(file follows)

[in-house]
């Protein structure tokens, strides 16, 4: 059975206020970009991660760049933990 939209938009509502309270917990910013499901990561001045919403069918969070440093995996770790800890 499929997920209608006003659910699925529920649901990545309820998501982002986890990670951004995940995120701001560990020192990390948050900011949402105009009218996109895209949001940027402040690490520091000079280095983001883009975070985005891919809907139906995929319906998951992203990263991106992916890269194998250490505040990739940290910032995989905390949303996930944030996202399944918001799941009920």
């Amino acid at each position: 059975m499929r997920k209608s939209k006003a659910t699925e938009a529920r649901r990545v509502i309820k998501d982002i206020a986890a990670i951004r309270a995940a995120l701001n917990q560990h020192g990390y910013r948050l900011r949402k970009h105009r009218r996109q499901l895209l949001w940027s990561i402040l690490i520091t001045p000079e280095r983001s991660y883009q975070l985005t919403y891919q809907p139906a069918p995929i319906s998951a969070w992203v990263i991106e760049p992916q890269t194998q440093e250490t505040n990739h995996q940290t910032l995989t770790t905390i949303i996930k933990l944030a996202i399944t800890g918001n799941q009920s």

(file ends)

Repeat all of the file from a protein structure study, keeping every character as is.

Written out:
[in-house]
């Protein structure tokens, strides 16, 4: 059975206020970009991660760049933990 939209938009509502309270917990910013499901990561001045919403069918969070440093995996770790800890 499929997920209608006003659910699925529920649901990545309820998501982002986890990670951004995940995120701001560990020192990390948050900011949402105009009218996109895209949001940027402040690490520091000079280095983001883009975070985005891919809907139906995929319906998951992203990263991106992916890269194998250490505040990739940290910032995989905390949303996930944030996202399944918001799941009920």
């Amino acid at each position: 059975m499929r997920k209608s939209k006003a659910t699925e938009a529920r649901r990545v509502i309820k998501d982002i206020a986890a990670i951004r309270a995940a995120l701001n917990q560990h020192g990390y910013r948050l900011r949402k970009h105009r009218r996109q499901l895209l949001w940027s990561i402040l690490i520091t001045p000079e280095r983001s991660y883009q975070l985005t919403y891919q809907p139906a069918p995929i319906s998951a969070w992203v990263i991106e760049p992916q890269t194998q440093e250490t505040n990739h995996q940290t910032l995989t770790t905390i949303i996930k933990l944030a996202i399944t800890g918001n799941q009920s």